I know I know… you all were thinking where in the world have Julie and Charles been? Let’s just say we’ve had a lot going on. Will fill you in on all of that at a later post. For now, let’s just get back to our regularly scheduled programming! and to do just that, let us introduce you to Cindy Sexton!
We first met Cindy and Dustin Sexton at the first Ancestral Health Symposium in Los Angeles. For some reason, we found ourselves hanging out in the back of the room chatting with these fine Canadians for quite some time…perhaps it was finding these like-minded “we’re sort of the back of the classroom troublemakers (but not really)” folks. Future Ancestral Health Symposiums (aside from the 2014 one) proved to be mini reunions of sorts, with Charles and Dusty always scheming on how they could fit in some rounds of golf while still attending AHS (they haven’t figured that one out just yet).
Matter of fact, Cindy states that it was at our house during AHS 13 (we had a group of folks over for supper) when the idea of a cookbook penned by her really started cooking (pardon the pun). I’m not sure that’s fully the case as I think she already had some great ideas and just needed some gentle nudging/peer pressure to encourage her in making Paleo Takes 5 – Or Fewer a reality!
And what a reality it is! The book is beautifully broken down into recipes that necessitate just 5, 4 or even just 3 basic ingredients (with certain pantry staples not being counted in that mix), and yet every recipe is far from boring! We have marked the Green Curried Butternut Squash Skillet, Maple Chipotle Glazed Baby Back Pork Ribs, Bacon-Crusted Chicken Strips, Roasted Garlic Jerusalem Hearts with Hazelnuts, Zesty Lime Sriracha Wings, Chicken Heart Skewers with Chimichurri Sauce (pretty sure I was witness to Cindy’s first time trying these at the Brazilian churrascarria Mat introduced us to in Boston), Venison with Juniper Berry and Pomegranate Sauce and Burgundy Braised Beef Cheeks as recipes we’ll be trying just on our first pass through of the book. While the recipes are typically 5 main ingredients or less, they are far from boring and you’ll find something for everyone included!
Some other really cool things about this book: In addition to fabulous, mouth-watering photos, at the heading of each recipe Cindy has laid out what the 5 or fewer ingredients are that you’ll need to procure from the grocer, making it really easy for the reader. She also enlisted the help of The Kraken (Mat Lalonde) to provide some nutrient density info on a bunch of the recipes, giving you tidbits like “chicken hearts have over 3x the RDA for vitamin B12 and are also an excellent source of iron. They are a very good source of copper, zinc, vitamin B2 and B5, as well as a good source of phosphorus.” Who knew? The Kraken, that’s who. There’s even a neato chart at the back of the book that lays out the various vitamins in different foods, for those of you looking to up your real-food sources of particular vitamins. And of course there’s Cindy’s personal story as to what inspired her to begin her Paleo journey, and her journey to improved health.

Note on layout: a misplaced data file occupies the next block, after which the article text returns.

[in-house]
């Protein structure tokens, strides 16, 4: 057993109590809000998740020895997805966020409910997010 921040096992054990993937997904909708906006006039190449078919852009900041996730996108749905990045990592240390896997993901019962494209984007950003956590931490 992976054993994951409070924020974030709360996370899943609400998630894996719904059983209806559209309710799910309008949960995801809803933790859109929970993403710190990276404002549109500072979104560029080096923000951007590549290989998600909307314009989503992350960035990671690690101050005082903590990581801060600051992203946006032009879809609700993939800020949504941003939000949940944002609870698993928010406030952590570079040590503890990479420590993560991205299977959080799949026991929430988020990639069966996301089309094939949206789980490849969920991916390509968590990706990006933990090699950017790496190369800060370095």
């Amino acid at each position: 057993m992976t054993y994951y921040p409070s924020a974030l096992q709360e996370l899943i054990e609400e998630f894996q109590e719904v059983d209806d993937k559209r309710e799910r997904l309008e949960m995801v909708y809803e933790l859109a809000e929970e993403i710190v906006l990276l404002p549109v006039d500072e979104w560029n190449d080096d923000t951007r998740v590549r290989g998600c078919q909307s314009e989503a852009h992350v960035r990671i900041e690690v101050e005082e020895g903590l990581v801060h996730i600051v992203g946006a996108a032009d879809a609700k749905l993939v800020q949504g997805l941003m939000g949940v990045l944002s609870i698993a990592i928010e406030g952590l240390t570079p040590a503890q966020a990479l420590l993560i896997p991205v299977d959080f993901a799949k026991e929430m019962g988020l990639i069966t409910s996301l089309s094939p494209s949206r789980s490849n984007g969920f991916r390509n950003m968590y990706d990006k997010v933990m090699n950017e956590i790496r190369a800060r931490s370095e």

Yes, there are a lot of cookbooks on the market (Amazon lists over 50,000). If you’re looking for delicious Paleo recipes that are simple, easy to make, yet doggone delicious, you’ll want to snag Paleo Takes 5 – Or Fewer!
Cindy was kind enough to let us post up one of her fab recipes that we tried at home – her Bacon ‘N’ Dill Sweet Potato Salad. We only had Japanese sweet ‘taters at home, and we didn’t have green onions or sunflower seeds, so our picture looks a wee bit different than Cindy’s. But I will say that I had to ask Charles to stop eating all the salad so that we’d still have some to go with our supper. It was scrumptious! And if you use the right kind of bacon (Pederson’s is pretty awesome in that there’s no sugar added) it can be a Whole30 approved dish too!
Be sure to check out Cindy’s awesome website and follow her in all those fun social media places too!
Recipe courtesy of Cindy Sexton (paleodish.com)
- 10 slices of thick bacon, crumbled
- 4 medium sweet potatoes, peeled and cubed (we used Japanese sweet potatoes)
- 6 cloves of fresh garlic, quartered
- 4 tbsp (4 g) fresh dill, finely chopped
- 4 tbsp (60 mL) freshly squeezed lime juice
- 3 tbsp (45 mL) olive oil
- 1 tbsp (15 mL) balsamic vinegar
- chopped scallions and pumpkin seeds/sunflower seeds for garnish
- Preheat your oven to 350°F (176°C).
- On an aluminum foil lined baking sheet, arrange slices of bacon and bake for about 20 minutes in oven, until crispy. When cooked, set aside on a plate to cool. Reserve the bacon fat for roasting the vegetables afterwards.
- Mix sweet potatoes, garlic and bacon fat in a large roasting pan. On the middle rack, roast this in the oven for 30 minutes or until they start to caramelize, stirring occasionally. In the meantime, chop up and prepare the dill and whisk together with the lime juice, olive oil and balsamic vinegar.
- Transfer the contents of the roasting pan to a large glass bowl. Add the bacon, crumbling it as you go. Finally, drizzle with dill-lime dressing mixture and toss together thoroughly.
- I like to use my hands here to make sure all is coated well! Garnish with some chopped scallions and a sprinkle of pumpkin or sunflower seeds.
by Julie Mayfield
- + Side note: This dish acts as a lovely leftover, as time allows all the ingredients to fuse together! Can be served warm or cold—it’s up to you!
- + Nutrient Density Fact: Although not typically consumed in large quantities, fresh dill is an excellent source of vitamin C. It is also a good source of vitamins A, B5 and B9.